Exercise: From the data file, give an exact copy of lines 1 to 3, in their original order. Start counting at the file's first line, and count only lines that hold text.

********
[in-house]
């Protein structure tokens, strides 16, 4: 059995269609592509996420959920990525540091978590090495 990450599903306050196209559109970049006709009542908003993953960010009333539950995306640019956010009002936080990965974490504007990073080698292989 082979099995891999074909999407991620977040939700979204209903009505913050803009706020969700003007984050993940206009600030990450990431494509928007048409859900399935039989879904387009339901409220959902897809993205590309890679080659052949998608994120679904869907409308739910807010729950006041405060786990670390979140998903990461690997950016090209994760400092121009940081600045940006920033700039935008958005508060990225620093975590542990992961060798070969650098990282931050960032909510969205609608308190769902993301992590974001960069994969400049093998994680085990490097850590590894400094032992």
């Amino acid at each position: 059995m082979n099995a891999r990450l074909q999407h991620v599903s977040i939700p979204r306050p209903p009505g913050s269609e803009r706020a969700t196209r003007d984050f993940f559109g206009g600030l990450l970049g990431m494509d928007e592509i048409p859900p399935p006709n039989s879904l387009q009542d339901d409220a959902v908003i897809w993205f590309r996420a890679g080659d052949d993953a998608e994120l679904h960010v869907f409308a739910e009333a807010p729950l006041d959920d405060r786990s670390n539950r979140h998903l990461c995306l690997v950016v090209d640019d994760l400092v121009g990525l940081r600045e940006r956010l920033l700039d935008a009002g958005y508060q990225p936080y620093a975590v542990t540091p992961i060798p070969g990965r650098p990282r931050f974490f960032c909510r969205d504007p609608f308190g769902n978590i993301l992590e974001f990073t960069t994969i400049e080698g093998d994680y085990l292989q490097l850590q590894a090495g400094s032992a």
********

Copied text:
[in-house]
């Protein structure tokens, strides 16, 4: 059995269609592509996420959920990525540091978590090495 990450599903306050196209559109970049006709009542908003993953960010009333539950995306640019956010009002936080990965974490504007990073080698292989 082979099995891999074909999407991620977040939700979204209903009505913050803009706020969700003007984050993940206009600030990450990431494509928007048409859900399935039989879904387009339901409220959902897809993205590309890679080659052949998608994120679904869907409308739910807010729950006041405060786990670390979140998903990461690997950016090209994760400092121009940081600045940006920033700039935008958005508060990225620093975590542990992961060798070969650098990282931050960032909510969205609608308190769902993301992590974001960069994969400049093998994680085990490097850590590894400094032992």
């Amino acid at each position: 059995m082979n099995a891999r990450l074909q999407h991620v599903s977040i939700p979204r306050p209903p009505g913050s269609e803009r706020a969700t196209r003007d984050f993940f559109g206009g600030l990450l970049g990431m494509d928007e592509i048409p859900p399935p006709n039989s879904l387009q009542d339901d409220a959902v908003i897809w993205f590309r996420a890679g080659d052949d993953a998608e994120l679904h960010v869907f409308a739910e009333a807010p729950l006041d959920d405060r786990s670390n539950r979140h998903l990461c995306l690997v950016v090209d640019d994760l400092v121009g990525l940081r600045e940006r956010l920033l700039d935008a009002g958005y508060q990225p936080y620093a975590v542990t540091p992961i060798p070969g990965r650098p990282r931050f974490f960032c909510r969205d504007p609608f308190g769902n978590i993301l992590e974001f990073t960069t994969i400049e080698g093998d994680y085990l292989q490097l850590q590894a090495g400094s032992a």